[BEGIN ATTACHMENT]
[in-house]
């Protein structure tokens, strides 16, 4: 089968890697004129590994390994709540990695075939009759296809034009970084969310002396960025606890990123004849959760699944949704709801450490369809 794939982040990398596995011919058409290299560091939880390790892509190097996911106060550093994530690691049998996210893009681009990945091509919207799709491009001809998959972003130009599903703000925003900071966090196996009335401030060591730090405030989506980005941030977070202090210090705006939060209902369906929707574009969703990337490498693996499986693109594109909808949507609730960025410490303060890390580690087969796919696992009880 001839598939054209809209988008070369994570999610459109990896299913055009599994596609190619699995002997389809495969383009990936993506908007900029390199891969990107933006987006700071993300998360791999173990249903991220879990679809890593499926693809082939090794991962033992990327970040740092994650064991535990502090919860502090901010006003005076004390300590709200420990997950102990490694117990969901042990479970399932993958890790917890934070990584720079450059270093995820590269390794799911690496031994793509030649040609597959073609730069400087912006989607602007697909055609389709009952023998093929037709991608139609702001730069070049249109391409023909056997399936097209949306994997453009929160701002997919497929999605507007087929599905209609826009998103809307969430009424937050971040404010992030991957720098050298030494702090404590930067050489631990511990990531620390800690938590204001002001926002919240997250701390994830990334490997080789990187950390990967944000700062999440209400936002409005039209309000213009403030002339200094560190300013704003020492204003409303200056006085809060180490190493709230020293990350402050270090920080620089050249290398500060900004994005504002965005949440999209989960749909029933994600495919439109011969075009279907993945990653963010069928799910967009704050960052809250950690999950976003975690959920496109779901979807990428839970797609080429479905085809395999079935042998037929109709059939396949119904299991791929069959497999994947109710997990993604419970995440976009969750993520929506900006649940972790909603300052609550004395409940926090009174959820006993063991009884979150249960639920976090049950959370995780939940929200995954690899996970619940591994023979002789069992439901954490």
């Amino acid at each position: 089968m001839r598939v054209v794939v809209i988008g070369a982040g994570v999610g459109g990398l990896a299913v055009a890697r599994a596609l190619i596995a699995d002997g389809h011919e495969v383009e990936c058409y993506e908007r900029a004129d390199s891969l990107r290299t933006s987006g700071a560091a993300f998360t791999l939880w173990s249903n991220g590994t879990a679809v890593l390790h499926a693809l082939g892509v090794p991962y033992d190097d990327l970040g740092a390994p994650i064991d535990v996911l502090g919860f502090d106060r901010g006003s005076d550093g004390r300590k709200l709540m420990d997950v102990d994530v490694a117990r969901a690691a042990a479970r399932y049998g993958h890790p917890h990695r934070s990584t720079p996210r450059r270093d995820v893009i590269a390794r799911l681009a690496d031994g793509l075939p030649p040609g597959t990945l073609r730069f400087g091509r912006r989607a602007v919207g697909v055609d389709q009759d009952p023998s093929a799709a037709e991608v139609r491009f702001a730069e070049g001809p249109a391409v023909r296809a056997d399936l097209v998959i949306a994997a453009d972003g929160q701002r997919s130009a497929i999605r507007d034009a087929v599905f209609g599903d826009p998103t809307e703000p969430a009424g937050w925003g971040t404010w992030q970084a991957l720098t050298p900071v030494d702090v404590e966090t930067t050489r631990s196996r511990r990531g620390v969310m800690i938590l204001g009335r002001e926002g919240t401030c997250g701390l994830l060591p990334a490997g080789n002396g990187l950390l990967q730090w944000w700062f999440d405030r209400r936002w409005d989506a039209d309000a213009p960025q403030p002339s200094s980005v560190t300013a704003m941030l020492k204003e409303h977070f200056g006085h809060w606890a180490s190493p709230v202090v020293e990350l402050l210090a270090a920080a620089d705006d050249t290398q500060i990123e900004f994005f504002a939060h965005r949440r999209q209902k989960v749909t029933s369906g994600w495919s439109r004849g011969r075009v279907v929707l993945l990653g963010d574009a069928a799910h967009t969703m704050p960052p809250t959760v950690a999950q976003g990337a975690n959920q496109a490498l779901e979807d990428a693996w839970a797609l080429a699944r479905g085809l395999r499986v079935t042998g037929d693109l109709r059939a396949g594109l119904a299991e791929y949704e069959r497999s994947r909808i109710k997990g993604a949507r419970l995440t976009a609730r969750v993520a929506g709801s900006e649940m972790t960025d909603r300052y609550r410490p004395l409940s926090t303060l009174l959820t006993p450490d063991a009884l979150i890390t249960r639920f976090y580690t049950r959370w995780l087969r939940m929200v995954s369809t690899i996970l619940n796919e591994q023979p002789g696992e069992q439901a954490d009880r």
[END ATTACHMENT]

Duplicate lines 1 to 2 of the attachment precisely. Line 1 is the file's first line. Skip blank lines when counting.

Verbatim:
[in-house]
């Protein structure tokens, strides 16, 4: 089968890697004129590994390994709540990695075939009759296809034009970084969310002396960025606890990123004849959760699944949704709801450490369809 794939982040990398596995011919058409290299560091939880390790892509190097996911106060550093994530690691049998996210893009681009990945091509919207799709491009001809998959972003130009599903703000925003900071966090196996009335401030060591730090405030989506980005941030977070202090210090705006939060209902369906929707574009969703990337490498693996499986693109594109909808949507609730960025410490303060890390580690087969796919696992009880 001839598939054209809209988008070369994570999610459109990896299913055009599994596609190619699995002997389809495969383009990936993506908007900029390199891969990107933006987006700071993300998360791999173990249903991220879990679809890593499926693809082939090794991962033992990327970040740092994650064991535990502090919860502090901010006003005076004390300590709200420990997950102990490694117990969901042990479970399932993958890790917890934070990584720079450059270093995820590269390794799911690496031994793509030649040609597959073609730069400087912006989607602007697909055609389709009952023998093929037709991608139609702001730069070049249109391409023909056997399936097209949306994997453009929160701002997919497929999605507007087929599905209609826009998103809307969430009424937050971040404010992030991957720098050298030494702090404590930067050489631990511990990531620390800690938590204001002001926002919240997250701390994830990334490997080789990187950390990967944000700062999440209400936002409005039209309000213009403030002339200094560190300013704003020492204003409303200056006085809060180490190493709230020293990350402050270090920080620089050249290398500060900004994005504002965005949440999209989960749909029933994600495919439109011969075009279907993945990653963010069928799910967009704050960052809250950690999950976003975690959920496109779901979807990428839970797609080429479905085809395999079935042998037929109709059939396949119904299991791929069959497999994947109710997990993604419970995440976009969750993520929506900006649940972790909603300052609550004395409940926090009174959820006993063991009884979150249960639920976090049950959370995780939940929200995954690899996970619940591994023979002789069992439901954490």